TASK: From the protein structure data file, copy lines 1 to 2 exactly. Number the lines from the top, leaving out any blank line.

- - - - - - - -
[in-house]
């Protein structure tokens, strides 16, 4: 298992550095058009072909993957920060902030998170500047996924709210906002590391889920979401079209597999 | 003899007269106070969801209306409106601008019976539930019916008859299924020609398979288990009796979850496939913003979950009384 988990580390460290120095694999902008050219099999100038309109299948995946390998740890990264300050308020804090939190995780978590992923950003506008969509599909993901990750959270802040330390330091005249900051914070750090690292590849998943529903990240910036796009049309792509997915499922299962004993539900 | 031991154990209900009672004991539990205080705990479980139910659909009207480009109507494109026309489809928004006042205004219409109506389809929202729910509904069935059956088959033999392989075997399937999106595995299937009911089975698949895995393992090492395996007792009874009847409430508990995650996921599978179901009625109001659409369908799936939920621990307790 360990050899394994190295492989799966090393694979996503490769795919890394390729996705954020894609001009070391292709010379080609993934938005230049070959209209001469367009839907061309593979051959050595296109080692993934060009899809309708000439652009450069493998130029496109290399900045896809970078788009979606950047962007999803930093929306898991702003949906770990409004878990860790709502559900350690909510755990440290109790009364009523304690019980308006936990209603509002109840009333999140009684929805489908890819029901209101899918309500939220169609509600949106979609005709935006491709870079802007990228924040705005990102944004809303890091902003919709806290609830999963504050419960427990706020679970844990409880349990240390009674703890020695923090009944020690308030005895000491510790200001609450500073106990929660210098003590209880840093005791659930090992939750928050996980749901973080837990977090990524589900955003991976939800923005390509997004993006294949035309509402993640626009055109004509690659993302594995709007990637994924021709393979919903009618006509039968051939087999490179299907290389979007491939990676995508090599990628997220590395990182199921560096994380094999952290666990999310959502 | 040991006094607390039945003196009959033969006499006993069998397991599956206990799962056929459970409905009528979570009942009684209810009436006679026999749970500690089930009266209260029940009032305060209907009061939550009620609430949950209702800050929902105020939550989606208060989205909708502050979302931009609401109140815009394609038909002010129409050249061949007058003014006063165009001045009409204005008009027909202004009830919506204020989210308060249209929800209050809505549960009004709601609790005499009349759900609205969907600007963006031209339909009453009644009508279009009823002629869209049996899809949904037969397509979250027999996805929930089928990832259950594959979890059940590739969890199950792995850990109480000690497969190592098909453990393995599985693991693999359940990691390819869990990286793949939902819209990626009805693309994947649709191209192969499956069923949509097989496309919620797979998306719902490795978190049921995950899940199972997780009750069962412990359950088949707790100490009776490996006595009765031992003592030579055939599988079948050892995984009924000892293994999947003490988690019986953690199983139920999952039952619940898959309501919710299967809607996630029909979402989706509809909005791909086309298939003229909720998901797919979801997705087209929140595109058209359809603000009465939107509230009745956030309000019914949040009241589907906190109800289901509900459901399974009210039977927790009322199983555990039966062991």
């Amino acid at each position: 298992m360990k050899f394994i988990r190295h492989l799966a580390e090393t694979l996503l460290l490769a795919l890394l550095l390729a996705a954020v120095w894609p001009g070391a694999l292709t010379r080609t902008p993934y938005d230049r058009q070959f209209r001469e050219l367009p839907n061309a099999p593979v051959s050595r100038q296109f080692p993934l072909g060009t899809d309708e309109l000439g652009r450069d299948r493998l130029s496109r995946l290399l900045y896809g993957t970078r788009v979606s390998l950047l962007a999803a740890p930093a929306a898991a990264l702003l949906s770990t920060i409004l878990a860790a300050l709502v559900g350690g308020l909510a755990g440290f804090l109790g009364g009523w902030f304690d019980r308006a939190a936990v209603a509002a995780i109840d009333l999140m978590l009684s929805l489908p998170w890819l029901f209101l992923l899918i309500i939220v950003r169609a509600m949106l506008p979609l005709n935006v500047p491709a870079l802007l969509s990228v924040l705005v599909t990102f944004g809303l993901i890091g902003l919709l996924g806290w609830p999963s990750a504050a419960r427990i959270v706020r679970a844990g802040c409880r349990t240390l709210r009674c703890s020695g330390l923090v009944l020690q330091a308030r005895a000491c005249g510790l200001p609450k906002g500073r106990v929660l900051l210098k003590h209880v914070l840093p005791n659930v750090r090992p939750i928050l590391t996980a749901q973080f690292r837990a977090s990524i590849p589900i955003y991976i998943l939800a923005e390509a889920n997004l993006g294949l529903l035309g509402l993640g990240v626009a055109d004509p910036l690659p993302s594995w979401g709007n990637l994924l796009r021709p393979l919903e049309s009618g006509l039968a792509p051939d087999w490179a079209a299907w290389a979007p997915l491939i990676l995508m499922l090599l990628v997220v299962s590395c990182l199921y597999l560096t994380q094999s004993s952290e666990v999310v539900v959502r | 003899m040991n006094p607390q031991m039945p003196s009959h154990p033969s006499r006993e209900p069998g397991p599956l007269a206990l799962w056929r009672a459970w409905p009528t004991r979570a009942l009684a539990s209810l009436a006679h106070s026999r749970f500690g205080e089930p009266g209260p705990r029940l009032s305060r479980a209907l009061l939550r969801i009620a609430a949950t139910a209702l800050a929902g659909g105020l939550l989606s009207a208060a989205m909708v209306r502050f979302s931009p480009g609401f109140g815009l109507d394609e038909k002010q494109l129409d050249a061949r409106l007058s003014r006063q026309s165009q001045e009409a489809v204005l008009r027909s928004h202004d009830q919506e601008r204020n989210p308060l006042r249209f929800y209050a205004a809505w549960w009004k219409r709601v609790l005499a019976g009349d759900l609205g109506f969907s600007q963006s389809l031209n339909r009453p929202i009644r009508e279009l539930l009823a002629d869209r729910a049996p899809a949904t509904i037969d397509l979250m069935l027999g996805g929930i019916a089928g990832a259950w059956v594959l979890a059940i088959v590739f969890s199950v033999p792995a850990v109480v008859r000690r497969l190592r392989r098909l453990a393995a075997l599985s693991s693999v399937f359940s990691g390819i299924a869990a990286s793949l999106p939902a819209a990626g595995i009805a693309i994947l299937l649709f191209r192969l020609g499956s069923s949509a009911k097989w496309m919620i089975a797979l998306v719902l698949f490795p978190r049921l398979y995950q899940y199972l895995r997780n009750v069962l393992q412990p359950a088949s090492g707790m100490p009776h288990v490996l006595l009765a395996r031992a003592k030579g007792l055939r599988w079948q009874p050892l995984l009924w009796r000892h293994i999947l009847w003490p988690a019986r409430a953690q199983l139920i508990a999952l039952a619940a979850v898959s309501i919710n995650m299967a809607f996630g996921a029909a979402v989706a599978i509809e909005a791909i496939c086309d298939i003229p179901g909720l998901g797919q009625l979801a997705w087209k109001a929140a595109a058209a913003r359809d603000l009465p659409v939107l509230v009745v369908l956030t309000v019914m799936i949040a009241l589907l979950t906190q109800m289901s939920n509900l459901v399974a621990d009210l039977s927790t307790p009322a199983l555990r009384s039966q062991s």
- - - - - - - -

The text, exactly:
[in-house]
């Protein structure tokens, strides 16, 4: 298992550095058009072909993957920060902030998170500047996924709210906002590391889920979401079209597999 | 003899007269106070969801209306409106601008019976539930019916008859299924020609398979288990009796979850496939913003979950009384 988990580390460290120095694999902008050219099999100038309109299948995946390998740890990264300050308020804090939190995780978590992923950003506008969509599909993901990750959270802040330390330091005249900051914070750090690292590849998943529903990240910036796009049309792509997915499922299962004993539900 | 031991154990209900009672004991539990205080705990479980139910659909009207480009109507494109026309489809928004006042205004219409109506389809929202729910509904069935059956088959033999392989075997399937999106595995299937009911089975698949895995393992090492395996007792009874009847409430508990995650996921599978179901009625109001659409369908799936939920621990307790 360990050899394994190295492989799966090393694979996503490769795919890394390729996705954020894609001009070391292709010379080609993934938005230049070959209209001469367009839907061309593979051959050595296109080692993934060009899809309708000439652009450069493998130029496109290399900045896809970078788009979606950047962007999803930093929306898991702003949906770990409004878990860790709502559900350690909510755990440290109790009364009523304690019980308006936990209603509002109840009333999140009684929805489908890819029901209101899918309500939220169609509600949106979609005709935006491709870079802007990228924040705005990102944004809303890091902003919709806290609830999963504050419960427990706020679970844990409880349990240390009674703890020695923090009944020690308030005895000491510790200001609450500073106990929660210098003590209880840093005791659930090992939750928050996980749901973080837990977090990524589900955003991976939800923005390509997004993006294949035309509402993640626009055109004509690659993302594995709007990637994924021709393979919903009618006509039968051939087999490179299907290389979007491939990676995508090599990628997220590395990182199921560096994380094999952290666990999310959502 | 040991006094607390039945003196009959033969006499006993069998397991599956206990799962056929459970409905009528979570009942009684209810009436006679026999749970500690089930009266209260029940009032305060209907009061939550009620609430949950209702800050929902105020939550989606208060989205909708502050979302931009609401109140815009394609038909002010129409050249061949007058003014006063165009001045009409204005008009027909202004009830919506204020989210308060249209929800209050809505549960009004709601609790005499009349759900609205969907600007963006031209339909009453009644009508279009009823002629869209049996899809949904037969397509979250027999996805929930089928990832259950594959979890059940590739969890199950792995850990109480000690497969190592098909453990393995599985693991693999359940990691390819869990990286793949939902819209990626009805693309994947649709191209192969499956069923949509097989496309919620797979998306719902490795978190049921995950899940199972997780009750069962412990359950088949707790100490009776490996006595009765031992003592030579055939599988079948050892995984009924000892293994999947003490988690019986953690199983139920999952039952619940898959309501919710299967809607996630029909979402989706509809909005791909086309298939003229909720998901797919979801997705087209929140595109058209359809603000009465939107509230009745956030309000019914949040009241589907906190109800289901509900459901399974009210039977927790009322199983555990039966062991």